Religion and religious studies: an introduction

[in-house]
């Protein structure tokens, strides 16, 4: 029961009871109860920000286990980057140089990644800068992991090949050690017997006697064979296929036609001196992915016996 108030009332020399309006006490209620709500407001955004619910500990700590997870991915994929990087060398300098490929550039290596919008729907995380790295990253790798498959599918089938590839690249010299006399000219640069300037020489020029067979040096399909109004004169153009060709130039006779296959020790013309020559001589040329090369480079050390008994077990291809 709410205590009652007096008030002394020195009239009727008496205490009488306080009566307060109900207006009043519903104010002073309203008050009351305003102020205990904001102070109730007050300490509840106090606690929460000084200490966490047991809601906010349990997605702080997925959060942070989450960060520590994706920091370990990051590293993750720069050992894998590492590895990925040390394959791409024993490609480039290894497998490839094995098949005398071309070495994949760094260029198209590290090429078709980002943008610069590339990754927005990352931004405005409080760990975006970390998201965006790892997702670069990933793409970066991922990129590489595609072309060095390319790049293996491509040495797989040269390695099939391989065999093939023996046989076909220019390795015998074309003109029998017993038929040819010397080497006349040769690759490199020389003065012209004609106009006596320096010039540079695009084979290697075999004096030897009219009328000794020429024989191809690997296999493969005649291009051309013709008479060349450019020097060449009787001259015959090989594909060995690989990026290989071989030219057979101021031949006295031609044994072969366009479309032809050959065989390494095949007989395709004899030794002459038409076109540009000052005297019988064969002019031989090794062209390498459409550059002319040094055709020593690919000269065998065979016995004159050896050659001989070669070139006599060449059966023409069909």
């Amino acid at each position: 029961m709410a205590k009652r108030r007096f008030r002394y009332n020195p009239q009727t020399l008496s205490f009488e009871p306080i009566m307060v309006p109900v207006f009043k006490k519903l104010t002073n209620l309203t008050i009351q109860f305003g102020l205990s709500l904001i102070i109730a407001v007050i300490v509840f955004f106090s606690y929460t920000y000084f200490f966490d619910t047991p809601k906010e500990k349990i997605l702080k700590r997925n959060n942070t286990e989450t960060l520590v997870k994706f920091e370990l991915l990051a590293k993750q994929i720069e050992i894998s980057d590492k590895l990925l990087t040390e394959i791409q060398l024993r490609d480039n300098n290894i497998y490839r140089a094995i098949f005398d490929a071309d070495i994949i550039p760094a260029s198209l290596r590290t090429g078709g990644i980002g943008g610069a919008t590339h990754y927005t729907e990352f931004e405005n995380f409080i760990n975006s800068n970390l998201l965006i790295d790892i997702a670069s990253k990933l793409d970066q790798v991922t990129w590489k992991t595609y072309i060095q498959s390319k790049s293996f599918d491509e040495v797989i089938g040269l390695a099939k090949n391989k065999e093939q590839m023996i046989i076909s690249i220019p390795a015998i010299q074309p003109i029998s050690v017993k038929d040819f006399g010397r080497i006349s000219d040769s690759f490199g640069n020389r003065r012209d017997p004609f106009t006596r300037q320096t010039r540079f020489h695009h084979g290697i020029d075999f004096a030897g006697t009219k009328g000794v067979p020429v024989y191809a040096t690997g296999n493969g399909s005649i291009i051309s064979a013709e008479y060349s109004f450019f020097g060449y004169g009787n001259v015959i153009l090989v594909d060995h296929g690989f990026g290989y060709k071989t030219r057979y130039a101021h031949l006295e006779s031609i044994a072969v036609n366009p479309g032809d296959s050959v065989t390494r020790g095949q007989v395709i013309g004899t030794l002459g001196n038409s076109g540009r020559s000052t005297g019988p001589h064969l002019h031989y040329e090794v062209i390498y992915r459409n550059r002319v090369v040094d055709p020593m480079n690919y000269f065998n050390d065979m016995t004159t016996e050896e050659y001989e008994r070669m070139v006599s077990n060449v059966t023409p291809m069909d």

Religion is a subject that nearly everyone feels comfortable identifying without much trouble because it seems so apparent. When people attempt to define its nature, however, they find that it is difficult to execute this task in a way that everyone can recognize the subject of the definition. Moreover, the difficulty of defining the nature of religion is even more evident when a person attempts to apply the term and its definition to cultures outside of one’s own religious milieu. An excellent example of such a problem is shared by Robert Ellwood. While on his way to Japan during a sabbatical leave, a person asks him why he is traveling to Japan. Ellwood responds that he is going to Japan to study its religion, to which the other person replies that Japan does not have any religion. What this casual encounter exemplifies is that the term “religion” does not have cross-cultural applicability in many cases. But until something better arrives, it is this inadequate term from a cross-cultural perspective that we have at the present time.